one medium onion, chopped,
4 cups vegetable broth (or water),
2 garlic cloves, minced
1/8 tsp ground nutmeg,
1/2 tbsp cream,
2 tbsp olive oil,
salt and pepper to taste,
2 tbsp chopped parsley leaves,
1. Heat the oil in a large pot. Add onion and fry until transparent. Add potatoes and pumpkin. Cook them in oil for about 2 minutes stirring until the vegetables are coated with oil.
2. Add vegetable stock or water and cook for about 20 minutes, until vegetables are soft.
3. Puree the soup with an electric hand blender. Season with salt, pepper, nutmeg, and garlic. Pour in cream and bring the soup to boil. Let it simmer for about a minute. Turn off the heat. Let it stand for another 5 minutes and serve hot, garnished with chopped parsley.
Sunday, November 10, 2013
Ever since I learned about fried sage leaves they have become my favorite garnish for many dishes. Each year I cannot wait until fall to make the familiar and try some new dishes with fried sage leaves. And although sage can be harvested almost the whole year and can sustain not too harsh winters, nothing tastes better than fall dishes finished with sage leaves. I like particularly all pumpkin family vegetables to be enriched with the sage aroma.
Today's recipe comes from the Italian cuisine. It is a snack featuring sage as a main ingredient. It reminds me a little bit of another Italian speciality--fried zucchini blossoms--that are almost nothing than just a snack but at the same time taste so good and sophisticated that makes them more remarkable than just a snack deserves to be.
The other week I harvested a bunch of the sage leaves and made my first batch of fried sage with mozzarella. It was a delicious snack, which even my picky son complimented. Sage leaves were very crispy, mozzarella almost running, and everything was coated in a delicate, fried batter.
If you are a lover of fried zucchini blossoms, here is another dish to fall in love with. Serve it as aromatic fall party snack with a glass of wine.
Fried Sage Leaves with Mozzarella
About 30 large sage leaves,
7 oz (usually 2 balls) of mozzarella, preferably, mozzarella bufala,
4 tbsp all purpose flour,
1/8 tsp dried yeasts,
1/4 cup dry white wine,
2 cups olive oil for frying.
1. To make a batter separate eggs. Place yolks in a medium bowl and whites in the other. Add flour, yeasts, salt, and white wine to yolks and beat together until smooth. Set aside for about half an hour.
2. Cut mozzarella into slices than cut into halves (to make about 15 pieces).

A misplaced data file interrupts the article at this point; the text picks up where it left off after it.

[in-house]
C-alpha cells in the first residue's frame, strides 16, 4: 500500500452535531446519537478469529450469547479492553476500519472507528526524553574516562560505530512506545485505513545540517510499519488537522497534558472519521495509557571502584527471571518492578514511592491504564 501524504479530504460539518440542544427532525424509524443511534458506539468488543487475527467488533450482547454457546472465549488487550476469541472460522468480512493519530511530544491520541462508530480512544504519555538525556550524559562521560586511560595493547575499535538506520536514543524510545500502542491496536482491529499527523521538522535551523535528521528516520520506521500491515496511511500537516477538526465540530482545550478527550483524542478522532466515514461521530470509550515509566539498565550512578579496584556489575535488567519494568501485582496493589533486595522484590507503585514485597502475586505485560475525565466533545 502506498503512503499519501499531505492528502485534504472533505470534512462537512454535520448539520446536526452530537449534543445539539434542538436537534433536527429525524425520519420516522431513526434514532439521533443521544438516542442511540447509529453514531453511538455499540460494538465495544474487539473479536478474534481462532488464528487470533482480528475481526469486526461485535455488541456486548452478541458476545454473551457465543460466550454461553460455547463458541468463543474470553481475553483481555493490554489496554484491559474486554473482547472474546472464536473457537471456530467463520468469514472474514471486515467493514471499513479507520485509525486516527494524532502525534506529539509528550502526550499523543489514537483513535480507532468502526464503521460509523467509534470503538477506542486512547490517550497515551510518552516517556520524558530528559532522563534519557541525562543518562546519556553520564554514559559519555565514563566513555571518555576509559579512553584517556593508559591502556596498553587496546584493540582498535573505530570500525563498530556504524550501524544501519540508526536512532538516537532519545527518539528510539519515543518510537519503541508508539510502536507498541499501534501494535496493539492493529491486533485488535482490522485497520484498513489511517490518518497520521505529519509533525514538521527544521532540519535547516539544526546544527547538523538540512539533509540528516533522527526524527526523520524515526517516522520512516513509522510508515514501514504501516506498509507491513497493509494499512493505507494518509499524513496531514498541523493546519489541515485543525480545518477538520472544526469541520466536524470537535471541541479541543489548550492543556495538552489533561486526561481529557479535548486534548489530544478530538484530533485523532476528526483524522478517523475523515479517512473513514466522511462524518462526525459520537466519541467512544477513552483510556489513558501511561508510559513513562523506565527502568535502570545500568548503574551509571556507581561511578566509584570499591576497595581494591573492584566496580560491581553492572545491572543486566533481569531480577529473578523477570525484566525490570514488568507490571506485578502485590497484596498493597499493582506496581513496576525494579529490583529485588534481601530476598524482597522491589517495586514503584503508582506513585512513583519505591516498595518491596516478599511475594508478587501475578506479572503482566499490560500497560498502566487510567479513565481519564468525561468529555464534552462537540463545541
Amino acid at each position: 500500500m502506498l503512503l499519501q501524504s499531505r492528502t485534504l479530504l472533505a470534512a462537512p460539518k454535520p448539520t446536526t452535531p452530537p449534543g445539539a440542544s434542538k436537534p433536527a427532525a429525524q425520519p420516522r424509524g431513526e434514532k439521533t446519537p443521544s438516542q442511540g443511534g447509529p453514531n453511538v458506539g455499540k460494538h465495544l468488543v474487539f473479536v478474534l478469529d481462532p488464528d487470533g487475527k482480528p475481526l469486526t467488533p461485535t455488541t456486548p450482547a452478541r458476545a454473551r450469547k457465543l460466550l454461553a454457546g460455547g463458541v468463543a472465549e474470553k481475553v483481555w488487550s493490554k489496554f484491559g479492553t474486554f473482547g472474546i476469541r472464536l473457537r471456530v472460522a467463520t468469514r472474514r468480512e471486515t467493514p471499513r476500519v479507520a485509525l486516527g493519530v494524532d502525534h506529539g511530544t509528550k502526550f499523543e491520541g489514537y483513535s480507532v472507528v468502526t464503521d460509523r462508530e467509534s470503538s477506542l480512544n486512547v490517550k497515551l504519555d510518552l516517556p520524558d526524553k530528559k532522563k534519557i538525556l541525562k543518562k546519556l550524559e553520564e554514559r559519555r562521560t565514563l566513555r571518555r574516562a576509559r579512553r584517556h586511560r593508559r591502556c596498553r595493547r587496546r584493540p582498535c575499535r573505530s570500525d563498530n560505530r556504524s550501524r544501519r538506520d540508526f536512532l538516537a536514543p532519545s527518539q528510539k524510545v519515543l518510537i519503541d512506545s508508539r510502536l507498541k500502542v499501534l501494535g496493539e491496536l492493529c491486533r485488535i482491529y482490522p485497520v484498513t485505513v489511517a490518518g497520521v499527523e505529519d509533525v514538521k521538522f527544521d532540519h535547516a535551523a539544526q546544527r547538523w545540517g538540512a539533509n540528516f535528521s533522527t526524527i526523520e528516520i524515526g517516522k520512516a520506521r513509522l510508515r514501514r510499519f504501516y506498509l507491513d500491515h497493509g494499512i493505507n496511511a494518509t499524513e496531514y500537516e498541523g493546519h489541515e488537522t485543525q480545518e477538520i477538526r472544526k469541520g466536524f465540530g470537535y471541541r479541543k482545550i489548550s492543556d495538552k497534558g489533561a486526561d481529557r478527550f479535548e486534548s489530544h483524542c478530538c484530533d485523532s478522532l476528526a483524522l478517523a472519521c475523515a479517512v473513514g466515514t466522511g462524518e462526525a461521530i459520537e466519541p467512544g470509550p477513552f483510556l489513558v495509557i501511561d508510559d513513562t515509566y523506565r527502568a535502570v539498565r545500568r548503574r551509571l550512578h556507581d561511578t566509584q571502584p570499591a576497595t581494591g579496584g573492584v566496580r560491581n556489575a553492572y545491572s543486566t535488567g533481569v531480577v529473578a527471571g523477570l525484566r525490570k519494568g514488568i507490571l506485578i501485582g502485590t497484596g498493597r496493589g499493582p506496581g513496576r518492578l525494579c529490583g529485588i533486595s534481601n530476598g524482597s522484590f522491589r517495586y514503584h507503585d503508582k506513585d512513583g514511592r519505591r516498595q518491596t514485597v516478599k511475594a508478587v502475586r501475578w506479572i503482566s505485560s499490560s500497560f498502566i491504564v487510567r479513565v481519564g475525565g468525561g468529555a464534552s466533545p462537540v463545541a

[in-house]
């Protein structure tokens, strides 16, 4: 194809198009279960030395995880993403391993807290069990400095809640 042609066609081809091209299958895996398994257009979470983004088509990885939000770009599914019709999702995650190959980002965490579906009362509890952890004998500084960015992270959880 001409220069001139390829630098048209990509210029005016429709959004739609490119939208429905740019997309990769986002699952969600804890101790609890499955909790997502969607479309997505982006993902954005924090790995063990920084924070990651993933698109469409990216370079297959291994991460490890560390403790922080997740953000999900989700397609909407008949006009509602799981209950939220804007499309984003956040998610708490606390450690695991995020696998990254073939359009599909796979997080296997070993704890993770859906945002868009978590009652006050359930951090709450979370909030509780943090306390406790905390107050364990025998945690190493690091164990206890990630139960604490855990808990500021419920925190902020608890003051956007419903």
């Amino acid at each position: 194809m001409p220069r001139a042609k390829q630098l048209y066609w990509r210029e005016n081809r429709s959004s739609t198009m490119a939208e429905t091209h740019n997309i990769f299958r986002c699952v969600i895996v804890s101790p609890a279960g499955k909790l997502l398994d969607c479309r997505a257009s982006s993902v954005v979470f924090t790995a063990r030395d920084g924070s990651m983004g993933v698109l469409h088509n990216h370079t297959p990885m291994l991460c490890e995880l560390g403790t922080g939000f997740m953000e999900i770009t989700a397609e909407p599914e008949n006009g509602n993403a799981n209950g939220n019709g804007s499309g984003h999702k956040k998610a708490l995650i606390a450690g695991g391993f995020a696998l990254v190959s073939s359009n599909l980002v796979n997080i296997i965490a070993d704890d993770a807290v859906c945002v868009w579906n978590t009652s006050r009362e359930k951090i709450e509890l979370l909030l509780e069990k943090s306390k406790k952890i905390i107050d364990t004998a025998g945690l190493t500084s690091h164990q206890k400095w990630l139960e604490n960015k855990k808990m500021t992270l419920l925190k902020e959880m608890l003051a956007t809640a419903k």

3. Place each piece of mozzarella on one sage leave and cover with another. You can use wooden toothpicks to fasten mozzarella and leaves together.
4. Beat the whites and fold in into yolk mixture.
5. In a small heavy duty pot heat the oil until very hot. Dip sage leaves with mozzarella in the batter and place in a bubbling oil. Fry on each side until dark gold.
6. Dry on a paper towel, season with sea salt, and serve warm.
Sunday, November 3, 2013
Last month, for the first time ever, I bought a spaghetti squash and it became my latest food addiction. Spaghetti squash makes a wonderful, very easy, and all vegetable dinner dish. It is very delicate and after cooking, when scrapped with fork, creates spaghetti-like strings. Not only it can make a vegan, low calorie dish but also just with one serving provides a lot of valuable nutrients, such as beta carotene, folic acid, potassium and vitamin A.
Trying to get an opinion on the best way to serve spaghetti squash I looked for different suggestions and recipes. Most of them called for traditional pasta sauces on top. But I find Alfredo or meat ball sauces too heavy for such a delicately tasting vegetable, whose taste should be enhanced by but not lost in the rich topping.
Following this principle, I first made a delicate tomato sauce with shallots and parsley. I used fresh tomatoes which I cooked briefly. The dish turned out to be delicate and quite different than a typical pasta dish. You could still taste squash while tomatoes added extra sourness to the mild taste.
But today, exploring further the potential of the spaghetti squash, I have tried a different idea. I like to use sage for dishes made with squash family vegetables. I did so for gnocchi, pumpkin ravioli, or risotto. So I took a bunch of fresh sage leaves from my herb yard and fried them in butter. I drizzled squash with sage-infused butter and finished with fried sage leaves. I think this combination turned out to be absolutely perfect--a delicate squash, strong sage flavor, and contrasting textures of the soft squash and crispy sage leaves.
Spaghetti Squash with Fried Sage
1 spaghetti squash (3-4 lb),
1 bunch of fresh sage,
1 stick of butter,
freshly grounded pepper and salt.
1. Preheat oven to 400F.
2. Cut squash in half and using a spoon or an ice-cream scoop remove the seeds.
3. Place halves of squash on a large baking form, skin up. Poke it a couple of times with the fork to pierce the skin.
4. Bake for about 40 minutes.
5. Meanwhile, prepare sage. Melt the butter in a small heavy duty pot, on a high heat. When it starts bubble add sage leaves, turn the heat to medium high and fried until leaves twiddle and turn dark green. Drain the leaves on the paper towel. Reserve the butter.
6. Remove the baked squash from the oven. Turn it flesh up and using a fork scrub the spaghetti-like flesh out.
7. Place the squash spaghetti on a serving plate. Drizzle with butter, finish with sage leaves, and season generously with salt and pepper. Serve hot.